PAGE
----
The expanding size of people's bottoms is presenting doctors with a new medical challenge: how to get injectable drugs to where they are needed.
Injections given in the buttocks are unlikely to work because patients bottoms are too fat, researchers said yesterday. For drugs to be effective, injections must be delivered into muscle which is supplied with microscopic blood vessels, to maximise absorption of the medicine. But the larger size of the average backside means the muscle is now covered with a layer of fat and the standard needles fitted to syringes are not long enough to penetrate it.
Researchers gave injections with a tiny air bubble to 50 men and women and then observed what happened using a CT scanner. They found that only 32 per cent of the injections reached the muscle. In men just over half the injections were successful but in women only 8 per cent were.
Injectable drugs including painkillers, contraceptives and anti-nausea medication, have traditionally been given in the bottom because it offers a substantial pad of soft tissue.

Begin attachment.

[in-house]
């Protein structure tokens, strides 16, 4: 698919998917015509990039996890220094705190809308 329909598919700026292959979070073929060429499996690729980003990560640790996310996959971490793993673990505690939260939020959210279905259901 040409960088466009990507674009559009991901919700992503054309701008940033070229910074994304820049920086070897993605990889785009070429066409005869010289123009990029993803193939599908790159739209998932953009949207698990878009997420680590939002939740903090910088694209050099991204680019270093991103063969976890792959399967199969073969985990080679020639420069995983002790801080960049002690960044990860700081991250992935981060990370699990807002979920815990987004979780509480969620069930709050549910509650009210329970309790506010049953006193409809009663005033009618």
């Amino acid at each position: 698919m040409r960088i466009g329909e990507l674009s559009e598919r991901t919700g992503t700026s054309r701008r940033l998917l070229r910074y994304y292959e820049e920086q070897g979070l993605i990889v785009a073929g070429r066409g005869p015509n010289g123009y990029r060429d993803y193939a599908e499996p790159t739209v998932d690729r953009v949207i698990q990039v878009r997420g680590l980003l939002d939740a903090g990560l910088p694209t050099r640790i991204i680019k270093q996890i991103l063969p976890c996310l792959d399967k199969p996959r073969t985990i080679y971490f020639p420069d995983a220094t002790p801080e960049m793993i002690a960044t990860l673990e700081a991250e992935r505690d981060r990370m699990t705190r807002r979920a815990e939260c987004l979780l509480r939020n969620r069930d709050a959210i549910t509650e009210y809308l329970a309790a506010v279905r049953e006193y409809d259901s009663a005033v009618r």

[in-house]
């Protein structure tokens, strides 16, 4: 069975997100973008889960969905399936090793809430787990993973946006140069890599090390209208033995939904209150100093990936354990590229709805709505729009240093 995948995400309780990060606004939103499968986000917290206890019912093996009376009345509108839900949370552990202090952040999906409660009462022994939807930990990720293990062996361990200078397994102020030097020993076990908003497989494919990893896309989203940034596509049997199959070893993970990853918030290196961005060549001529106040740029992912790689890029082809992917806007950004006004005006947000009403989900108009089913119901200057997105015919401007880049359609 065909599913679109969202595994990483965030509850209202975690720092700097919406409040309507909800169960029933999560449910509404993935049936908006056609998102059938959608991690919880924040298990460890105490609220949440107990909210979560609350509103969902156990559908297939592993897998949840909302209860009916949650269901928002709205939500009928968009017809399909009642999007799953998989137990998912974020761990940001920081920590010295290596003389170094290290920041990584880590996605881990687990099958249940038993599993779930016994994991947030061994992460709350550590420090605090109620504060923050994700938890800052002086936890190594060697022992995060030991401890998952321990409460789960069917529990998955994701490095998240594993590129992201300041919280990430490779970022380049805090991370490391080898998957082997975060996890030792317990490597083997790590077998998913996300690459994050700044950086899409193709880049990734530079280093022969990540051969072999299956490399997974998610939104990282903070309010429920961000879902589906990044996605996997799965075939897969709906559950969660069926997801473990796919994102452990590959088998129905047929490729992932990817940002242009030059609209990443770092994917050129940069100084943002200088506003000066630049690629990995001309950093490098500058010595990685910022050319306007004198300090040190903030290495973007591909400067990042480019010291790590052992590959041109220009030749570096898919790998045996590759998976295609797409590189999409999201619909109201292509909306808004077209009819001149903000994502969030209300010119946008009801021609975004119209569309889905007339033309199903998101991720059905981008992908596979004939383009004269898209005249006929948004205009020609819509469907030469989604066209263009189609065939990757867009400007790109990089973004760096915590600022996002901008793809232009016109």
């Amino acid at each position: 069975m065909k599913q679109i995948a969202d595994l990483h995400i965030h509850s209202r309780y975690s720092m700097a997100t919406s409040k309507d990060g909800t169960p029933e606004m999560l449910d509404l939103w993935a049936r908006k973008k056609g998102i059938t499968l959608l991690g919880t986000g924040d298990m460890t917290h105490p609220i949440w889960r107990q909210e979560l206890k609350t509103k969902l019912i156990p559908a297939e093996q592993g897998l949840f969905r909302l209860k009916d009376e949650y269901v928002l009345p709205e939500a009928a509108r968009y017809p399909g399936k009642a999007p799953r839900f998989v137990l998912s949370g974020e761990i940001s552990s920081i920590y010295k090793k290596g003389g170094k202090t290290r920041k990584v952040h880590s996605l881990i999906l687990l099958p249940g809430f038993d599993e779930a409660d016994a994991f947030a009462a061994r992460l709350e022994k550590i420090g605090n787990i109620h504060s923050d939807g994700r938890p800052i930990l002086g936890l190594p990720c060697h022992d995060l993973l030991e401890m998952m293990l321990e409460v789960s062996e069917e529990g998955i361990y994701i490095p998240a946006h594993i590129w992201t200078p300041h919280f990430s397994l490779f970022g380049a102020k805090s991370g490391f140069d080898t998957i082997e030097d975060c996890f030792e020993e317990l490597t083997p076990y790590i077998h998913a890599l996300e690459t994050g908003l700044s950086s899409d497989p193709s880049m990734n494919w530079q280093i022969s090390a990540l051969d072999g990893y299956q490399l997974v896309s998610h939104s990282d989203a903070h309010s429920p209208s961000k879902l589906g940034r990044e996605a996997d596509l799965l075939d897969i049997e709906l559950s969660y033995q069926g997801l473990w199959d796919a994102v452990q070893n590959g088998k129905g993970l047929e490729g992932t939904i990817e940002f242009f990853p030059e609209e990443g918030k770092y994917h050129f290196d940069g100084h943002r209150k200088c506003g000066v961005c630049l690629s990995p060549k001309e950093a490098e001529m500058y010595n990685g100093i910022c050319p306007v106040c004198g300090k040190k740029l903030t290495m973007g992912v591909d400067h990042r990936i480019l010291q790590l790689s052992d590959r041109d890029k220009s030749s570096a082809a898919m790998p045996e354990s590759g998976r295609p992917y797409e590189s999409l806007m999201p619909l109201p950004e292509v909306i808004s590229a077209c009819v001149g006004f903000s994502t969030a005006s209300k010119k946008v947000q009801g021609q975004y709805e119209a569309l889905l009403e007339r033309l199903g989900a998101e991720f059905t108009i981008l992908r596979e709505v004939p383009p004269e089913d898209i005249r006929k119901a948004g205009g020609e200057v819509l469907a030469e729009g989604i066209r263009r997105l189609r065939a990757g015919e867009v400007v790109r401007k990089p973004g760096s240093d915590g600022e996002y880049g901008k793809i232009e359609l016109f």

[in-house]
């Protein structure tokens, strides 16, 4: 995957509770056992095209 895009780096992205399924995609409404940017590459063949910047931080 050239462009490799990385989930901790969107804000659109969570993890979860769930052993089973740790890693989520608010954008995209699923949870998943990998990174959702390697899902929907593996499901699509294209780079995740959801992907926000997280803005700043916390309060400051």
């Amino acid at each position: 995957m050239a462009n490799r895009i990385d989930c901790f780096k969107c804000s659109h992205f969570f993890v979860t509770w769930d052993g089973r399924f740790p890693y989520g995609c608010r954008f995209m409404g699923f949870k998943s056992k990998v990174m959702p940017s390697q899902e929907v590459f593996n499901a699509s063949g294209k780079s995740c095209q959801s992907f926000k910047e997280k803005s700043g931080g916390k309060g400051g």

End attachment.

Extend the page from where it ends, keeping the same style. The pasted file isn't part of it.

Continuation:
Victoria Chan, from the Adelaide and Meath Hospital in Dublin, Ireland, said: "Our study has demonstrated that a majority of people, especially women, are not getting the proper dosage from injections to the buttocks. There is no question that obesity is the underlying cause."
The findings were delivered in Chicago yesterday to a meeting of the Radiological Society of North America. Dr Chan said the study did not directly show less of the drug was being absorbed but it strongly suggested that was the case.
Drugs companies had designed their drugs so that the proper dosage was absorbed into the bloodstream from the muscle and if it was injected into fat tissue less of it would be absorbed. The answer, she said, was to use longer needles when injecting into the buttocks.